It Was the Best of Times, It Was the Worst of Times: Some Reflections on the Year

Illustration from A Tale of Two Cities by Charles Dickens

Between teacher effectiveness rubrics, performance-based tasks and text complexity bands—not to mention testing scandals and the growing concerns about the privatization of public education—it hasn’t exactly been an easy year. Yet when I give myself some time to look back, what strikes me most is how much I learned. And that learning helped to balance out the challenges of the year.

So what did I learn? For one, I learned that I can sometimes be wrong, which is always good to know. In this case, I was wrong about the nonfiction performance-based tasks the New York City Department of Ed required every teacher in the city to implement as part of their drive to bring schools up to speed on the Common Core. As someone who cut her teeth at the Teachers College Writing Project, I’ve always believed that the best writing comes from a process that gives students time to draft and revise with feedback from both teachers and peers. And so I questioned the ‘on demand’ aspect of the tasks. Also, the sample text-sets and tasks, which came to be known as ‘bundles,’ that the DOE posted online seemed a little too test-like to me, with administration guidelines and actual scripts like those found in standardized test packets.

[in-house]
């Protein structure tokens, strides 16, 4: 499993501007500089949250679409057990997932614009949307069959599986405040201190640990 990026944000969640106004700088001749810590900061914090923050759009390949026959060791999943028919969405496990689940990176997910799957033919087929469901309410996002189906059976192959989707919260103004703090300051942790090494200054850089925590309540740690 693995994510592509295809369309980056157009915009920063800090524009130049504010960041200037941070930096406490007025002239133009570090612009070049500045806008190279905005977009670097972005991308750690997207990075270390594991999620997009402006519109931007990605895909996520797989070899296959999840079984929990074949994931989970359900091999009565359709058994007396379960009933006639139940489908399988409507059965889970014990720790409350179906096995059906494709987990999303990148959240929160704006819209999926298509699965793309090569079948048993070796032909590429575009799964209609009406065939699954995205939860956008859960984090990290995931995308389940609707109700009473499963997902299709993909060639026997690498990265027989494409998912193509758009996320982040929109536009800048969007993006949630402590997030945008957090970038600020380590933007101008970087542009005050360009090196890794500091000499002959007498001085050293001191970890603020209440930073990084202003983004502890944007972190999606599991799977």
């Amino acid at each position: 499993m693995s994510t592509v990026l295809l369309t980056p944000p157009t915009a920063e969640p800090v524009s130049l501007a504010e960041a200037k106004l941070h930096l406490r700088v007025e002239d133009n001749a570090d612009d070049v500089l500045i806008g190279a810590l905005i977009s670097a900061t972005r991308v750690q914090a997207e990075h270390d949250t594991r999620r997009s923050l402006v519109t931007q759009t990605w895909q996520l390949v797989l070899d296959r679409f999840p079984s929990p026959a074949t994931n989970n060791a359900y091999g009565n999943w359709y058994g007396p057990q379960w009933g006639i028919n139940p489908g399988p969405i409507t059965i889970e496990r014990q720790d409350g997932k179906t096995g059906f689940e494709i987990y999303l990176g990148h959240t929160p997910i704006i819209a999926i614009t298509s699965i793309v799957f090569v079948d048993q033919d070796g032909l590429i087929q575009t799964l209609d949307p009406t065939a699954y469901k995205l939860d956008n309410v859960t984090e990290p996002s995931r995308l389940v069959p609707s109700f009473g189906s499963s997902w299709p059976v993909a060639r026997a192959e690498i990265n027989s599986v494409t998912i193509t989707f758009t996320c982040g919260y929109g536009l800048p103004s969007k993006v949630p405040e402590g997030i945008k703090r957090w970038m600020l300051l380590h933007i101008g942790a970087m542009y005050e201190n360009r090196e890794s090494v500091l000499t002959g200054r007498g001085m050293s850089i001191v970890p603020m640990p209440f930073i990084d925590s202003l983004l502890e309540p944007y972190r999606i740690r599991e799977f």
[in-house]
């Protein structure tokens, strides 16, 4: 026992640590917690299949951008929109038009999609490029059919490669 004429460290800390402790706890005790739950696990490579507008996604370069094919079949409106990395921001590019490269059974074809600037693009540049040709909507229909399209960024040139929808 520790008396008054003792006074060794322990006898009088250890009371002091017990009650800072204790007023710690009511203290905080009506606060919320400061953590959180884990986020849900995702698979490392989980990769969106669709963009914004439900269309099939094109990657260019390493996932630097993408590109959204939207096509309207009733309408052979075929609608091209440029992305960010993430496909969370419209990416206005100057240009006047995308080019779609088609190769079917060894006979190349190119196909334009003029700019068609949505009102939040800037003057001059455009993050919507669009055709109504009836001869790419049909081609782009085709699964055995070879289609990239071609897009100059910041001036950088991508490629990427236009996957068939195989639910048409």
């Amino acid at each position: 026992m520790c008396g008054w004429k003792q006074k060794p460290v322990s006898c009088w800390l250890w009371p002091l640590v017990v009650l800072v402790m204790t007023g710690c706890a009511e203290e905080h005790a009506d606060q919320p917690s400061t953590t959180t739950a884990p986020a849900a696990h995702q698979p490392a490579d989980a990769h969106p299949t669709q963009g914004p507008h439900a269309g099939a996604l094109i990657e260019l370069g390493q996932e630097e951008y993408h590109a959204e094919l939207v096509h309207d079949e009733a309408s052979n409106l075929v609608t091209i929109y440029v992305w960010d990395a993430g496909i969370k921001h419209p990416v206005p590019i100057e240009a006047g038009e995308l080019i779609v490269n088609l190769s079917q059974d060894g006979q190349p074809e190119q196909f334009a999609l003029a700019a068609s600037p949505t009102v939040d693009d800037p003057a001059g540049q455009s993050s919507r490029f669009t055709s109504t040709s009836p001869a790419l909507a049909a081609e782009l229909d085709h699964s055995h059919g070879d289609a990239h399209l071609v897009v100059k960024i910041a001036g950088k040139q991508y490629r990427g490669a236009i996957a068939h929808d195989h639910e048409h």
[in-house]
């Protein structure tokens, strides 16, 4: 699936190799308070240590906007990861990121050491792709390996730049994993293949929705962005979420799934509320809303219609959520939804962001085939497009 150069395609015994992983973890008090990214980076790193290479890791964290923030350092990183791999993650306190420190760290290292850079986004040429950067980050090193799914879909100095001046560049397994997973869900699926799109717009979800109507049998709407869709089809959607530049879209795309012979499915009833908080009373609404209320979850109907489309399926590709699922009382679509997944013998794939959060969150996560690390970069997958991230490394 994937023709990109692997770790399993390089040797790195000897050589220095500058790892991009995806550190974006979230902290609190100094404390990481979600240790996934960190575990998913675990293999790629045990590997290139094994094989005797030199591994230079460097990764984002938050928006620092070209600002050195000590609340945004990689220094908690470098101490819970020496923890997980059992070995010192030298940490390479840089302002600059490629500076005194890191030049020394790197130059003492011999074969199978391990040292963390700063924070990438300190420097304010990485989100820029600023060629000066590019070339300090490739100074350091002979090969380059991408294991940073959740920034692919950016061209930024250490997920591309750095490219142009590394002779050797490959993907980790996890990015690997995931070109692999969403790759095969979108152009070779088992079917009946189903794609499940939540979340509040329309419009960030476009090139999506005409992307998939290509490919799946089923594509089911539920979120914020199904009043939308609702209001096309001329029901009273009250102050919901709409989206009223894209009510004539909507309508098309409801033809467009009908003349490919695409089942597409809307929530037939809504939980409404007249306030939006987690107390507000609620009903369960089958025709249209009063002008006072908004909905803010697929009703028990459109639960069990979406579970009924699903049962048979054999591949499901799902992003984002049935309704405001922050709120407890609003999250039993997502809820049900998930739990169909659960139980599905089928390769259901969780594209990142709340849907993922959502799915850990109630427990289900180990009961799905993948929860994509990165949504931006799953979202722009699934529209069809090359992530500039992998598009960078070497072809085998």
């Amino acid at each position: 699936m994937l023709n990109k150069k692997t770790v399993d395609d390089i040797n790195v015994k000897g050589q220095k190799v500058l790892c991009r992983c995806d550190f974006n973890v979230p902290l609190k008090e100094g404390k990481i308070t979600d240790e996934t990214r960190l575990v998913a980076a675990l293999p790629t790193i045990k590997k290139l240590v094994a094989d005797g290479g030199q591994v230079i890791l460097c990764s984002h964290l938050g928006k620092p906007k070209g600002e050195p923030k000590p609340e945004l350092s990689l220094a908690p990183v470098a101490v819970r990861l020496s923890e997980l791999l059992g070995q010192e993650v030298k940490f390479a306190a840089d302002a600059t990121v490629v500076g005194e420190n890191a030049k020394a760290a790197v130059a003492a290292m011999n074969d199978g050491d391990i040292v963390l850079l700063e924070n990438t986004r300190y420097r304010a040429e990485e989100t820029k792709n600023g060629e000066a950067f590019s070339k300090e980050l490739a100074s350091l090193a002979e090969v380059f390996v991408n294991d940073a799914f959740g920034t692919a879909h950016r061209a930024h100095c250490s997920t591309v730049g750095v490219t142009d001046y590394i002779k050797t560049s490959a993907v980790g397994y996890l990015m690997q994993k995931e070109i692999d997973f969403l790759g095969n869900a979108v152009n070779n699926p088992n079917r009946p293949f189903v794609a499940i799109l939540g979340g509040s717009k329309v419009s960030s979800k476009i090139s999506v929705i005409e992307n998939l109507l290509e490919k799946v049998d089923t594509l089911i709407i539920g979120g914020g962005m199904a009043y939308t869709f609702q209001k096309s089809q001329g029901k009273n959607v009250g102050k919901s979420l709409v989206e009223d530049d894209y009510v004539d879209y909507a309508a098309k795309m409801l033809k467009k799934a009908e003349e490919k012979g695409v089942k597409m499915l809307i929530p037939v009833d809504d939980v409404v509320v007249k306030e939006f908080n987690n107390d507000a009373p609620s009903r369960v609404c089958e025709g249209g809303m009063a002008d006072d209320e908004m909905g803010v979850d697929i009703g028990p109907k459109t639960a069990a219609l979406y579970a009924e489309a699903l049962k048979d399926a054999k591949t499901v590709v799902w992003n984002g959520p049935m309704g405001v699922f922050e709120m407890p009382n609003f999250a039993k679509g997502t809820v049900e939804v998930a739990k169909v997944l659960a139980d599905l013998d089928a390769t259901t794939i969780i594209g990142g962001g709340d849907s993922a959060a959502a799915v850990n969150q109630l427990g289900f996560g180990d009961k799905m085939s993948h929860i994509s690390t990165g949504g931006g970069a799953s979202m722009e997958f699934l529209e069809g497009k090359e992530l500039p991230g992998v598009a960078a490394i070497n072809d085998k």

I also worried that yet again the emphasis was being placed on assessment not instruction, which seems problematic to me. But here’s where I was wrong. While some teachers chose to use the DOE ‘bundles,’ many designed their own tasks as a final assessment of a meaningful content unit that was already on their curriculum. They did this by setting aside one last aspect of the unit topic for students to read and write about on their own, without the same level of scaffolding they’d provided throughout the unit. Second graders, for example, who’d been studying plants and learning to write All About Books, were asked to read two final pieces about carnivorous plants then write an information piece on demand to share what they had learned. And two impassioned first grade teachers extended a unit they’d developed that combined a study of social activists with writing reading responses by having students listen to one last book, Wangari’s Trees of Peace  by Jeanette Winter, about the Kenyan environmentalist Wangari Maathai, and then write a response. And, as can be seen, the results were stupendous (though I do think they’re a testament to the thoughtful, well-planned instruction that proceeded the task more than the assessment design):